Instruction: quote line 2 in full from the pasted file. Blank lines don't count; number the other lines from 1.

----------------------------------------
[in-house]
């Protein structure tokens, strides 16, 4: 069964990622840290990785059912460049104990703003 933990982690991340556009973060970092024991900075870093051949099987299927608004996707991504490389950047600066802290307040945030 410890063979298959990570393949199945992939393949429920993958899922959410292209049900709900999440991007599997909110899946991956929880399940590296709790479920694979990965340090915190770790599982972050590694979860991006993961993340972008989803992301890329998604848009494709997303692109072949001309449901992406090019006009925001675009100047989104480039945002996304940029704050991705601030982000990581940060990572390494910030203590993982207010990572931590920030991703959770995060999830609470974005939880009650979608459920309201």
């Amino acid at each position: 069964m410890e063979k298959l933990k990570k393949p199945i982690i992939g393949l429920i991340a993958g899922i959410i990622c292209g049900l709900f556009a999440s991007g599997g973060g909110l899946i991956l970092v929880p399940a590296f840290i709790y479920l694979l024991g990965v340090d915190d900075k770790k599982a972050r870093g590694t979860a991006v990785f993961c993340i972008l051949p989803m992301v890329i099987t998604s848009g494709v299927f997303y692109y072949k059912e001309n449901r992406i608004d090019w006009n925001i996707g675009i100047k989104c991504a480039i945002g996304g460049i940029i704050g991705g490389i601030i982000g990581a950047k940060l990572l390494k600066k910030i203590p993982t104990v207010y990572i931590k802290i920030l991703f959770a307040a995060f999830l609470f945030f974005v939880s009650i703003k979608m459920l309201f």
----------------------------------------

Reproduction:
């Protein structure tokens, strides 16, 4: 069964990622840290990785059912460049104990703003 933990982690991340556009973060970092024991900075870093051949099987299927608004996707991504490389950047600066802290307040945030 410890063979298959990570393949199945992939393949429920993958899922959410292209049900709900999440991007599997909110899946991956929880399940590296709790479920694979990965340090915190770790599982972050590694979860991006993961993340972008989803992301890329998604848009494709997303692109072949001309449901992406090019006009925001675009100047989104480039945002996304940029704050991705601030982000990581940060990572390494910030203590993982207010990572931590920030991703959770995060999830609470974005939880009650979608459920309201």